For many people, divng is not an option. But many love wreck stories, and as I have said many times in this website, our bit of coast is littered with the rusting remains of hundreds of shipwrecks, many of which you can walk along the coast too. Quite often the walk itself will be stunning as I don’t think there is a better bit of coastal scenery any where in England, and usually there is a good pub in the offing.
Many of the wrecks can be seen at low water, but occassionally, if the story is really good, then just going to the place to see the area the ship went down is often enough.
I often warn people to check the tide tables befor they go on the coast walks. But who compiled them? Check out William Huchinson, the Tide Man.
The walks come with detailed maps, and a description of the best pub, if there is one nearby.
- Talland Bay Wreck
- South Coaster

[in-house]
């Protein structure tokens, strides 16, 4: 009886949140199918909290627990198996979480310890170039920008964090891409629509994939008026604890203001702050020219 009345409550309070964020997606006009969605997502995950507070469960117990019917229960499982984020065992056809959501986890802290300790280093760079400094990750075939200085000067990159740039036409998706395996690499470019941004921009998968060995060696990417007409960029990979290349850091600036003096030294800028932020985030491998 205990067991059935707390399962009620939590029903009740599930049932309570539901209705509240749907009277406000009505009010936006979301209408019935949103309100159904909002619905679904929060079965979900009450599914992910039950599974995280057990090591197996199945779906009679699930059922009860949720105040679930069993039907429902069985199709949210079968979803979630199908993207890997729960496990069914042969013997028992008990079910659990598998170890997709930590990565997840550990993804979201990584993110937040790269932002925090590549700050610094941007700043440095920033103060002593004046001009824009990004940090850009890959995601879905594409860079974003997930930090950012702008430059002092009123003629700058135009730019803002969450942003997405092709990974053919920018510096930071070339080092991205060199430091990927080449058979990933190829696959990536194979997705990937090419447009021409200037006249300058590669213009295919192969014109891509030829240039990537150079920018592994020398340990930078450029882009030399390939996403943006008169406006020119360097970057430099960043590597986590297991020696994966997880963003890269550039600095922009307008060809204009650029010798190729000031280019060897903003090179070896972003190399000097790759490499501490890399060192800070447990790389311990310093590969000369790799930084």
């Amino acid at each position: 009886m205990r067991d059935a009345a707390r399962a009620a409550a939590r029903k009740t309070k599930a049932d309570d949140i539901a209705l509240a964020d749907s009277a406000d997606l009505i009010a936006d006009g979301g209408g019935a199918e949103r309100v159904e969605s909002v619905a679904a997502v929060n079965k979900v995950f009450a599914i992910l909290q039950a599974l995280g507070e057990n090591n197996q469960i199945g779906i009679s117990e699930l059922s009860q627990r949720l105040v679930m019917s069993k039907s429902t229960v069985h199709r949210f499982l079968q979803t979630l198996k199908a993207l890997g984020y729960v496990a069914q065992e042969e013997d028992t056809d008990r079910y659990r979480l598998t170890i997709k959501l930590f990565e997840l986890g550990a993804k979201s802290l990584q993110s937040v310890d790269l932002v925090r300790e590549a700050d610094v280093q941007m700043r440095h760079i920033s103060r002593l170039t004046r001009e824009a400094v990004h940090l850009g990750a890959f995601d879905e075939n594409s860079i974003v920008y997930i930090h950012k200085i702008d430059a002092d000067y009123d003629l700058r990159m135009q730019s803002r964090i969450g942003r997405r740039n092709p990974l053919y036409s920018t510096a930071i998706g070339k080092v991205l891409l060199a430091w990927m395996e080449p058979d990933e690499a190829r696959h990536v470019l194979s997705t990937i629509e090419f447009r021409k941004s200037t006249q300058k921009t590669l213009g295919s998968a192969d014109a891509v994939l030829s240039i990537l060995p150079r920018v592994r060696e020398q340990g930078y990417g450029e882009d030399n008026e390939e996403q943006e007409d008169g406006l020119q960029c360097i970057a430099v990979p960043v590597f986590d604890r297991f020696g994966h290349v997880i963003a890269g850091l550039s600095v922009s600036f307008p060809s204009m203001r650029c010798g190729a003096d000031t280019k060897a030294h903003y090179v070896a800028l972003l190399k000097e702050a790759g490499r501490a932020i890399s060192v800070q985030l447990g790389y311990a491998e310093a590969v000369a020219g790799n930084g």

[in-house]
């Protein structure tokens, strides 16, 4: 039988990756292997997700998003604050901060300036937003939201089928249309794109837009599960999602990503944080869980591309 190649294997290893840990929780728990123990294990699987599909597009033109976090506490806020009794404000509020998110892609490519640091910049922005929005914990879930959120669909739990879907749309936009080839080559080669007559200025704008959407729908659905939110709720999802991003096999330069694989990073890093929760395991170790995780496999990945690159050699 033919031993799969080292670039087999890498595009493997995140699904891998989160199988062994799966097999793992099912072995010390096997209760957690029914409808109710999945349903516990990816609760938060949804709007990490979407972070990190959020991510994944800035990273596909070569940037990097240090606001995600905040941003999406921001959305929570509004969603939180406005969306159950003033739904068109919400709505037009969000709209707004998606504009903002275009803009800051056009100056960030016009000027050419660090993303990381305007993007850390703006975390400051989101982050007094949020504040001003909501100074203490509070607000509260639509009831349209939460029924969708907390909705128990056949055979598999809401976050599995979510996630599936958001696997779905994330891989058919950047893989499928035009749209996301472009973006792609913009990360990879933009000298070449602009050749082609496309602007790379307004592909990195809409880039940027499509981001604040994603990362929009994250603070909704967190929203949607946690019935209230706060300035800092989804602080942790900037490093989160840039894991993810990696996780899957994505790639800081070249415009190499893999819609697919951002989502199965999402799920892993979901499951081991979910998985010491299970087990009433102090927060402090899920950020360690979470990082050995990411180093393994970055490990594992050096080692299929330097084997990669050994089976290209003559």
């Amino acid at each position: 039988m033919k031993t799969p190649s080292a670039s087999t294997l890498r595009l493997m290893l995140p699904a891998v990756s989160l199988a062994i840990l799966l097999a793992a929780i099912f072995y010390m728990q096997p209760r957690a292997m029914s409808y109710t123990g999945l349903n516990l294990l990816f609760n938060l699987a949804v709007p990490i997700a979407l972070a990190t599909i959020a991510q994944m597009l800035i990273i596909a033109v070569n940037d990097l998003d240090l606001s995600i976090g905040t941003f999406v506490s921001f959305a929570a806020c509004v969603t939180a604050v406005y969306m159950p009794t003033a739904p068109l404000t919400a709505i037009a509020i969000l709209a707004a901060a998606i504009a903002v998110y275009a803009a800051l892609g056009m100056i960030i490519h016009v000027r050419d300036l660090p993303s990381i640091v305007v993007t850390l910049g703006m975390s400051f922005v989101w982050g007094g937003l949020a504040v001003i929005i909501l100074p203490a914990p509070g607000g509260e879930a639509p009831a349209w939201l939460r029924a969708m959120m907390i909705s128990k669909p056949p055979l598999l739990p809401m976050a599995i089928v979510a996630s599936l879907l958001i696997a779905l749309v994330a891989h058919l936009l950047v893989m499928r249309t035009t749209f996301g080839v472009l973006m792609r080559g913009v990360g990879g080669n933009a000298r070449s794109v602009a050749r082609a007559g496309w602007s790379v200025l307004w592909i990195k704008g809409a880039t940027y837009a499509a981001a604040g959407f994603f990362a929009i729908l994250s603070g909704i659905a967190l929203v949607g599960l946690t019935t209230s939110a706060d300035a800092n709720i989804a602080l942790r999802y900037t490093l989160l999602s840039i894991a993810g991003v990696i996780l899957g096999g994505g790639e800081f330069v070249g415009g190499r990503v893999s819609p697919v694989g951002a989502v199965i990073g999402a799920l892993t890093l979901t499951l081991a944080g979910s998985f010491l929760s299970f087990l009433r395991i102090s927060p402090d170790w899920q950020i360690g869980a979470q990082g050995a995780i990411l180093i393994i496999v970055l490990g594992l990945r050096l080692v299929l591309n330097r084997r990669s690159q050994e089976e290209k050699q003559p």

- William Huchinson
- Crackington Haven-S89
- Whitsands Bay
- Port Stanley (Falkland Islands)
- Gritviken, South Georgia
- H.M.S. Montagu-Lundy Island
- Arromanches-Mulberry Harbour
- Submarine L1, and the Battle Ensign of H.M.S.Revenge
- H.M.S. Amethyst and the Yangste Incident
- The Wreck of the Suevic
- The Wreck of the Athina.B
- Morthoe Shipwrecks-Collier,Newtown,Priestfield and H.M.S.Weazel
- The Titanic Museum, Belfast
- The Wreck of the Secil Japan at Hell’s Mouth
- The wreck of the SV. Carl at Booby’s Bay
- , The wreck of the Bellem at Northcot Mouth
- The wreck of the Romanie at Polridmouth Bay
- The Trawler Yvette
- The Cyprus Shipwreck Trail
- The wreck of H.M.S.Warspite
- The Wreck of the Liberty at Pendeen Watch